Understanding Post-Traumatic Stress Disorder (PTSD)

You may have post-traumatic stress disorder (PTSD) if you’ve been through a traumatic event and are having trouble dealing with it. Such events may include a car crash, rape, domestic violence, military combat, or violent crime. While it is normal to have some anxiety after such an event, it usually goes away in time. But with PTSD, the anxiety is more intense and keeps coming back. And the trauma is relived through nightmares, intrusive memories, and flashbacks (vivid memories that seem real). The symptoms of PTSD can cause problems with relationships and make it hard to cope with daily life. But it can be treated. With help, you can feel better.

Man sitting on bed at night holding his head looking distraught, wife sitting with hand on his shoulder consoling him.

How does it feel?

Symptoms of PTSD often start within a few months of the event. Here are some common symptoms:

  • You startle more easily, and feel anxious and on edge all the time. This can lead to sleep problems. It a can cause you to feel overwhelmed or become angry or upset more easily. Panic attacks (sudden, intense feelings of terror and a strong need to escape from wherever you are) can also occur.

  • You relive the event through nightmares and flashbacks. During these, you may feel strong emotions and as though you’re reliving the event all over again.

  • You avoid people, places, or activities that remind you of the trauma. You may hold in your feelings and become emotionally numb. It may be hard to concentrate at work or school or to relax with friends. You may be afraid to let people get close to you.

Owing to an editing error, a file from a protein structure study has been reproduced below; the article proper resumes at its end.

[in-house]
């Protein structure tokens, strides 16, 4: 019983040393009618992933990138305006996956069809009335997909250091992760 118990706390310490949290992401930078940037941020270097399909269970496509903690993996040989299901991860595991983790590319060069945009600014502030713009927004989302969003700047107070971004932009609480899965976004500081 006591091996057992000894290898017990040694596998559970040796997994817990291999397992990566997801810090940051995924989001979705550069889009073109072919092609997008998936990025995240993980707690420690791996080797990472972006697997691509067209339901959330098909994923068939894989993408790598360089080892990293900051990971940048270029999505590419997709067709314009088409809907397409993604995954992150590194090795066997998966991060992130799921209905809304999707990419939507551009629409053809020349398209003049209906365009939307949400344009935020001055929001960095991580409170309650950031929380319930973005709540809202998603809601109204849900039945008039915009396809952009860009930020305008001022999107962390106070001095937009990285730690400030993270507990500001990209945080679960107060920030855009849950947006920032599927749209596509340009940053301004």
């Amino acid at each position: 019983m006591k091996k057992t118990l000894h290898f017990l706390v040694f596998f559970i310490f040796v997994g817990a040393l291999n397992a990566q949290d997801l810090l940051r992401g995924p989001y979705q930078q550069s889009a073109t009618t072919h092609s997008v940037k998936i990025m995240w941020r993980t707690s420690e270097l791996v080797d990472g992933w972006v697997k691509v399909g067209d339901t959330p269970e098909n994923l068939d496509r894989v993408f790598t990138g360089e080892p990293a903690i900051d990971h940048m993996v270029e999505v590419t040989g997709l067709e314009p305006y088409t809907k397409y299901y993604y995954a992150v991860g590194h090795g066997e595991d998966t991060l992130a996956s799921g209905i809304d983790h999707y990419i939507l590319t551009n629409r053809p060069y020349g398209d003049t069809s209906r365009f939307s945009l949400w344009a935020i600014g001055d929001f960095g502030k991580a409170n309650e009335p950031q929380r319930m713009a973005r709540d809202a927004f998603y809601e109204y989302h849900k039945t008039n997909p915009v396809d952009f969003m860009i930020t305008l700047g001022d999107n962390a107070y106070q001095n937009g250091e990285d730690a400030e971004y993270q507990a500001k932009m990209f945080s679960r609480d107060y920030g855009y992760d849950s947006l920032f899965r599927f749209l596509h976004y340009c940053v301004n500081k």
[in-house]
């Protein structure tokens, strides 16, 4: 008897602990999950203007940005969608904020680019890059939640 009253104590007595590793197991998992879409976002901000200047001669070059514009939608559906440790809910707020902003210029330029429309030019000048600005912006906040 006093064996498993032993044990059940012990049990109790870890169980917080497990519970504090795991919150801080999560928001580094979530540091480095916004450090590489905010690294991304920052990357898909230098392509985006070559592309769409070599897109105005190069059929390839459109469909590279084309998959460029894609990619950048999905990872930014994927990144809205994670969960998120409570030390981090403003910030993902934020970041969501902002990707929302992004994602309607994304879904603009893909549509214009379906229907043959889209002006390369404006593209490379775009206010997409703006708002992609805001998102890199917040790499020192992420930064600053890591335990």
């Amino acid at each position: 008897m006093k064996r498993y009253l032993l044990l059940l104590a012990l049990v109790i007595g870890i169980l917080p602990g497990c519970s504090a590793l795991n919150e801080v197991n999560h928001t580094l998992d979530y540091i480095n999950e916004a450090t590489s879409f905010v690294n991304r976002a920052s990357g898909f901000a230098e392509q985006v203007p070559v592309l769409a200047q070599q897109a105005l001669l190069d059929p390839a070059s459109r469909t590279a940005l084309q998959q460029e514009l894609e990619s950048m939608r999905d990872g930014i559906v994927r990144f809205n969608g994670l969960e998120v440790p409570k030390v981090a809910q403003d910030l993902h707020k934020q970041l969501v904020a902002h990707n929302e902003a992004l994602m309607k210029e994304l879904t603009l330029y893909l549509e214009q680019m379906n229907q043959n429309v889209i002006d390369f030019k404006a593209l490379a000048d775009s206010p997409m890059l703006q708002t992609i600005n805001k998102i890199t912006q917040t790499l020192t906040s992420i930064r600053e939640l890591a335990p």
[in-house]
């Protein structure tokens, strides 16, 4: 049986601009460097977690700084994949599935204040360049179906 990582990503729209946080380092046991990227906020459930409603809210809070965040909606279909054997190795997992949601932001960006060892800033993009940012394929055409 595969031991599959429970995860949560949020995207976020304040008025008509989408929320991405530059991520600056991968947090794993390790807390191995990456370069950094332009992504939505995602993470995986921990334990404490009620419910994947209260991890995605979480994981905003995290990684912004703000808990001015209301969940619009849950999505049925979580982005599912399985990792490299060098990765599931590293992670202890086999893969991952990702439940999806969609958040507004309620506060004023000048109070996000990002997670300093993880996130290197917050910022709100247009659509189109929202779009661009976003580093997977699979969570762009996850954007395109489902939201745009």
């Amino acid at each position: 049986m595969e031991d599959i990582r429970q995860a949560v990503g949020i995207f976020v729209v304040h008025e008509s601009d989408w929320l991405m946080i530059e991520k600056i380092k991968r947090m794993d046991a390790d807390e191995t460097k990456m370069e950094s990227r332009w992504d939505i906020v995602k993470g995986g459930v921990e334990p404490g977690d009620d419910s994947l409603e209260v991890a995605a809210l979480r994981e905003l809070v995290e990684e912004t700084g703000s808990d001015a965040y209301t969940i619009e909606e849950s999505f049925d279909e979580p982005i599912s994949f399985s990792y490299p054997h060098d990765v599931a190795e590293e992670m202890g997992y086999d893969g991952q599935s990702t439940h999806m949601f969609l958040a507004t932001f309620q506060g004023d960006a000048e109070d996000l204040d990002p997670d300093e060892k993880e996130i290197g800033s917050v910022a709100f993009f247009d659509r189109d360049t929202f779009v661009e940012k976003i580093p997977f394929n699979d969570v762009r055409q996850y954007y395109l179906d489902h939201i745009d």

Who does it affect?

Not everyone who survives a trauma will have PTSD. But many will. In fact, millions of people have the condition. PTSD can happen to anyone, but it most often develops after a person feels his or her or another’s life is threatened.

You’re at risk for PTSD if you have experienced or witnessed:

  • A rape or sexual abuse

  • A mugging or carjacking

  • A car accident or plane crash

  • A life-threatening illness

  • War

  • Domestic violence

  • Childhood abuse

  • Natural disasters such as earthquakes, floods, or hurricanes

  • The sudden death of a loved one

Finding help

The first step is to talk to a trusted counselor or healthcare provider. He or she can help you take the next step to treatment. This may involve therapy (also called counseling) and medication.

Are you having suicidal thoughts?

You may be feeling helpless, hopeless, and that you can’t go on. You may even have thoughts of suicide. But help is available. There are ways to ease this pain and manage the problems in your life.

If you are thinking about harming or killing yourself, please tell your healthcare provider or someone you care about immediately or go to the nearest crisis walk-in center or emergency room.

You can also call, toll-free,

  • 800-SUICIDE (800-784-2433) 

  • 800-273-TALK (800-273-8255)


  • American Psychiatric Association

  • American Psychological Association

  • Anxiety and Depression Association of America

  • Mental Health America

  • National Center for PTSD

  • National Institute of Mental Health

  • National Suicide Prevention Lifeline
    800-273-8255 (800-273-TALK)